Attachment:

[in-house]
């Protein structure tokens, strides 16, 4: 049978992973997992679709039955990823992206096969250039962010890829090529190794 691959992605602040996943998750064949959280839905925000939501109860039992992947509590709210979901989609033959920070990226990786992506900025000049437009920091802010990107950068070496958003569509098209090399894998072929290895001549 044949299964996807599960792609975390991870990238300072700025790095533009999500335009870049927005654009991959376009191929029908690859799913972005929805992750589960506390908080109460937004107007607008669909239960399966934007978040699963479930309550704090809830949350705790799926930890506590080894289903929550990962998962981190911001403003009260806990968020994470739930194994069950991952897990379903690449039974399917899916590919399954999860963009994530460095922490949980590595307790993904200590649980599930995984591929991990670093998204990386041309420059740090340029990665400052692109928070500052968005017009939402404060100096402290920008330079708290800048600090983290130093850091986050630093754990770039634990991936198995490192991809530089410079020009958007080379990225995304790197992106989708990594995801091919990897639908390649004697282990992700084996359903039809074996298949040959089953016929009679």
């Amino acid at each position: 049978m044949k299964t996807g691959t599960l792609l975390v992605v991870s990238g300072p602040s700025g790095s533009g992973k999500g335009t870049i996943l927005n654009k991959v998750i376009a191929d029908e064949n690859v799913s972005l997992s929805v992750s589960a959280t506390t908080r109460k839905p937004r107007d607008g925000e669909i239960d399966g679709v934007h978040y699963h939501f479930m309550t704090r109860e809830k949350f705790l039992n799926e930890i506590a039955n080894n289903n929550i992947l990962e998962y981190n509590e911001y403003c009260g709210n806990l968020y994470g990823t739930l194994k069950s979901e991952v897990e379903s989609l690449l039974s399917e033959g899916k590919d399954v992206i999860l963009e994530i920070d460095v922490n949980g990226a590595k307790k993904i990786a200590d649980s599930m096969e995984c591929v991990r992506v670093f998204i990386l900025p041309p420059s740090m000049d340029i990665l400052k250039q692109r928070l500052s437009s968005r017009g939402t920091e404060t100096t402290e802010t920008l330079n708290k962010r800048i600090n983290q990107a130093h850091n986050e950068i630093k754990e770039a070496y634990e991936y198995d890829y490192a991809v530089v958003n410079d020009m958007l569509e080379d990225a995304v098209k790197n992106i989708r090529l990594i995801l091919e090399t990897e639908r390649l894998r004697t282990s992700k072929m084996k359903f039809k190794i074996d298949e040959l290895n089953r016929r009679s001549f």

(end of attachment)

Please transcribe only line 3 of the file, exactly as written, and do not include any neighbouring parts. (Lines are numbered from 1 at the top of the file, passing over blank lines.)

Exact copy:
């Amino acid at each position: 049978m044949k299964t996807g691959t599960l792609l975390v992605v991870s990238g300072p602040s700025g790095s533009g992973k999500g335009t870049i996943l927005n654009k991959v998750i376009a191929d029908e064949n690859v799913s972005l997992s929805v992750s589960a959280t506390t908080r109460k839905p937004r107007d607008g925000e669909i239960d399966g679709v934007h978040y699963h939501f479930m309550t704090r109860e809830k949350f705790l039992n799926e930890i506590a039955n080894n289903n929550i992947l990962e998962y981190n509590e911001y403003c009260g709210n806990l968020y994470g990823t739930l194994k069950s979901e991952v897990e379903s989609l690449l039974s399917e033959g899916k590919d399954v992206i999860l963009e994530i920070d460095v922490n949980g990226a590595k307790k993904i990786a200590d649980s599930m096969e995984c591929v991990r992506v670093f998204i990386l900025p041309p420059s740090m000049d340029i990665l400052k250039q692109r928070l500052s437009s968005r017009g939402t920091e404060t100096t402290e802010t920008l330079n708290k962010r800048i600090n983290q990107a130093h850091n986050e950068i630093k754990e770039a070496y634990e991936y198995d890829y490192a991809v530089v958003n410079d020009m958007l569509e080379d990225a995304v098209k790197n992106i989708r090529l990594i995801l091919e090399t990897e639908r390649l894998r004697t282990s992700k072929m084996k359903f039809k190794i074996d298949e040959l290895n089953r016929r009679s001549f």